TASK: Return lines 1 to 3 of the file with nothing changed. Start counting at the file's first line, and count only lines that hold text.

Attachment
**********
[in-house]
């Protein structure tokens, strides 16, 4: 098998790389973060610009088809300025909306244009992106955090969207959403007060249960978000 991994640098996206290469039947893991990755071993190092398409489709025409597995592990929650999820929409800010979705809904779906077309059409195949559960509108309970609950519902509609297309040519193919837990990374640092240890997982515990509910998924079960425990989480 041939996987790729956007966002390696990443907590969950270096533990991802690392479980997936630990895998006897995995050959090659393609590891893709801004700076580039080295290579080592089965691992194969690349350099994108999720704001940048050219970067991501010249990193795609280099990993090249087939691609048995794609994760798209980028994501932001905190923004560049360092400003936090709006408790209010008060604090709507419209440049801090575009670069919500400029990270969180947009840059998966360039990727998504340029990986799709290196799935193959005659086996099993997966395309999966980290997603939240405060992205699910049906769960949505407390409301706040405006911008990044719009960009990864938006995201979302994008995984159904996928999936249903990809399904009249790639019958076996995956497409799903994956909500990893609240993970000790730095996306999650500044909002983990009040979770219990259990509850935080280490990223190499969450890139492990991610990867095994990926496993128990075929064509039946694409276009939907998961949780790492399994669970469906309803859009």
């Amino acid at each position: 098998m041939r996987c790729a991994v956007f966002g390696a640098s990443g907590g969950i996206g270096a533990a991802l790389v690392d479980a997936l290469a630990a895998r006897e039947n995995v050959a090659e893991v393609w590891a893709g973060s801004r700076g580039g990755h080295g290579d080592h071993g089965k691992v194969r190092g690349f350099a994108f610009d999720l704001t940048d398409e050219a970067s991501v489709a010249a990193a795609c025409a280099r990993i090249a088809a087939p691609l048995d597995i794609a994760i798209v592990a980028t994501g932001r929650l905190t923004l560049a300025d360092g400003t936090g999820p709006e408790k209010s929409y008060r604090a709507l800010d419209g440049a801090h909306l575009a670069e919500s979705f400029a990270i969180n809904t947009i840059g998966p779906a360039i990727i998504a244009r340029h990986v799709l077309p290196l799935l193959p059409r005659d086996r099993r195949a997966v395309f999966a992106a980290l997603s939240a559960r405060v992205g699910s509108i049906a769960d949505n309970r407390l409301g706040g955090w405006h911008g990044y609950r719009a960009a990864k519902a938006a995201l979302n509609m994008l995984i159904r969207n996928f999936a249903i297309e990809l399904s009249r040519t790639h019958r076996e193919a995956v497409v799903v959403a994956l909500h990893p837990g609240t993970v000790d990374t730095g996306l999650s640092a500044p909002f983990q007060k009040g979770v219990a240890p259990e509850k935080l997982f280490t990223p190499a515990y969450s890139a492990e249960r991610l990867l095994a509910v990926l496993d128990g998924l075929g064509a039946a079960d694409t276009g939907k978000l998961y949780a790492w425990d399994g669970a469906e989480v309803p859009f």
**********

[in-house]
């Protein structure tokens, strides 16, 4: 098998790389973060610009088809300025909306244009992106955090969207959403007060249960978000 991994640098996206290469039947893991990755071993190092398409489709025409597995592990929650999820929409800010979705809904779906077309059409195949559960509108309970609950519902509609297309040519193919837990990374640092240890997982515990509910998924079960425990989480 041939996987790729956007966002390696990443907590969950270096533990991802690392479980997936630990895998006897995995050959090659393609590891893709801004700076580039080295290579080592089965691992194969690349350099994108999720704001940048050219970067991501010249990193795609280099990993090249087939691609048995794609994760798209980028994501932001905190923004560049360092400003936090709006408790209010008060604090709507419209440049801090575009670069919500400029990270969180947009840059998966360039990727998504340029990986799709290196799935193959005659086996099993997966395309999966980290997603939240405060992205699910049906769960949505407390409301706040405006911008990044719009960009990864938006995201979302994008995984159904996928999936249903990809399904009249790639019958076996995956497409799903994956909500990893609240993970000790730095996306999650500044909002983990009040979770219990259990509850935080280490990223190499969450890139492990991610990867095994990926496993128990075929064509039946694409276009939907998961949780790492399994669970469906309803859009």
């Amino acid at each position: 098998m041939r996987c790729a991994v956007f966002g390696a640098s990443g907590g969950i996206g270096a533990a991802l790389v690392d479980a997936l290469a630990a895998r006897e039947n995995v050959a090659e893991v393609w590891a893709g973060s801004r700076g580039g990755h080295g290579d080592h071993g089965k691992v194969r190092g690349f350099a994108f610009d999720l704001t940048d398409e050219a970067s991501v489709a010249a990193a795609c025409a280099r990993i090249a088809a087939p691609l048995d597995i794609a994760i798209v592990a980028t994501g932001r929650l905190t923004l560049a300025d360092g400003t936090g999820p709006e408790k209010s929409y008060r604090a709507l800010d419209g440049a801090h909306l575009a670069e919500s979705f400029a990270i969180n809904t947009i840059g998966p779906a360039i990727i998504a244009r340029h990986v799709l077309p290196l799935l193959p059409r005659d086996r099993r195949a997966v395309f999966a992106a980290l997603s939240a559960r405060v992205g699910s509108i049906a769960d949505n309970r407390l409301g706040g955090w405006h911008g990044y609950r719009a960009a990864k519902a938006a995201l979302n509609m994008l995984i159904r969207n996928f999936a249903i297309e990809l399904s009249r040519t790639h019958r076996e193919a995956v497409v799903v959403a994956l909500h990893p837990g609240t993970v000790d990374t730095g996306l999650s640092a500044p909002f983990q007060k009040g979770v219990a240890p259990e509850k935080l997982f280490t990223p190499a515990y969450s890139a492990e249960r991610l990867l095994a509910v990926l496993d128990g998924l075929g064509a039946a079960d694409t276009g939907k978000l998961y949780a790492w425990d399994g669970a469906e989480v309803p859009f």